Tributes to Jim Kirkwood: Driffield councillor was 'Labour stalwart'
TRIBUTES have been paid to one of East Yorkshire's best-known politicians.
Jim Kirkwood died in his sleep at home, aged 91.
He served as a Labour councillor on the old East Yorkshire Brough Council, Driffield Town Council and East Riding Council.
He was a founding member of Driffield Town Council, serving for 30 years until retiring in 1999.
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Twice mayor of Driffield, Mr Kirkwood was also East Riding Council's first chairman on its inception in 1996.
Current East Riding chairman Chad Chadwick said: "He was a very principled man who was always very involved with the local community.
"I served with Jim on the old East Yorkshire Borough Council for five years. During that time he was dedicated to serving the people he represented.
"He will be sadly missed."
Councillor Chadwick said Mr Kirkwood often found himself as the lone Labour voice in councils dominated by Conservative politicians but always stuck to his convictions.
Councillors at this week's full monthly meeting of the East Riding authority observed a minute's silence in memory of Mr Kirkwood, who lived in New Road, Driffield.
A similar tribute was paid at a recent meeting of Driffield Town Council.
A statement issued by the East Yorkshire Constituency Party said: "It is with deep regret that we have to report the death of one of the real stalwarts of the local Labour movement.
"Jim Kirkwood passed away on July 17, aged 91.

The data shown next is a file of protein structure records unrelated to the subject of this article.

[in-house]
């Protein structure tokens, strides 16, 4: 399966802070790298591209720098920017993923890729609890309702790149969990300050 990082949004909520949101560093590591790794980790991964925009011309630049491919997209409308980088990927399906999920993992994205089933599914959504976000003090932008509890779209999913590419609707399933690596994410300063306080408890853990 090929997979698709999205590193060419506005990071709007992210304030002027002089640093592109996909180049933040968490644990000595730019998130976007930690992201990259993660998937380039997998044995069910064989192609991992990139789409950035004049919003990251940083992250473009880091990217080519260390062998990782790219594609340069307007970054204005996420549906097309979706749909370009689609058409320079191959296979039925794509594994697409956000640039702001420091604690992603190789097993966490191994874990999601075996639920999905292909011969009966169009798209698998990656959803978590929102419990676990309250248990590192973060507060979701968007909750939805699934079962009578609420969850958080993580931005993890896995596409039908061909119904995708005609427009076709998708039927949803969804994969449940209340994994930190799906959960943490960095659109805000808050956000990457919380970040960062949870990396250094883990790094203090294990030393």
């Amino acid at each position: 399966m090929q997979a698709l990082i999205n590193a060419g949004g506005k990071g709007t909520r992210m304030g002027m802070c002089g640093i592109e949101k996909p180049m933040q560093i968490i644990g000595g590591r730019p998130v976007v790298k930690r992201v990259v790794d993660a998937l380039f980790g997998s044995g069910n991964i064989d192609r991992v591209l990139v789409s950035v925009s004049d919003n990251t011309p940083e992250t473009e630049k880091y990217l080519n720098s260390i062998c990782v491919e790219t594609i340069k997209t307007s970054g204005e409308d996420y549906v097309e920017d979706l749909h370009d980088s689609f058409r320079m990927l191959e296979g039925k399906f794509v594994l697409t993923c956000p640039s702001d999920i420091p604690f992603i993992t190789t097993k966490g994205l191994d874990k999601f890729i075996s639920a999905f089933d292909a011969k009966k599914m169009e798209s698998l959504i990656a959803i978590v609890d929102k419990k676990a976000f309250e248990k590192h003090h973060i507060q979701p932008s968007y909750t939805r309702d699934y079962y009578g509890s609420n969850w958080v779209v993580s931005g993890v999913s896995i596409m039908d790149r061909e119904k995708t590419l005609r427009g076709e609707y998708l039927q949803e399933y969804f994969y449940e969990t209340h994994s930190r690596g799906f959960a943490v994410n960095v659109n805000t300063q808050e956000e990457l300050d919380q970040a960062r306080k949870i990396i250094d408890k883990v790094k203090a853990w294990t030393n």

"Our thoughts are with Margaret and the rest of his family.
"Jim served for many years on Driffield Town Council, East Yorkshire Borough Council and East Riding Council.
"He was a very principled man, who did everything correctly.
"He voted for what he believed in and let the results take care of themselves. He spent years as the only Labour representative on councils and still got results.
"He instructed his younger colleagues to play by the rules, to attend all the business meetings but not to take unfair advantage of privileges and expenses.
"Despite all this, he still had time for a joke.
"He would cast aside any depression after a lost motion in council, make us all laugh and tell us to get on with the next job.
"In these days of double-dealing, jumping on bandwagons and general mercenary behaviour by many people, we wish there were more like him."
Mr Kirkwood was heavily involved in almost every major issue in Driffield over the past 30 years and was also a director of the Driffield Navigation Trust.
He is survived by his wife and daughter Susan.
A funeral service was being held at Driffield Parish Church today at 10am.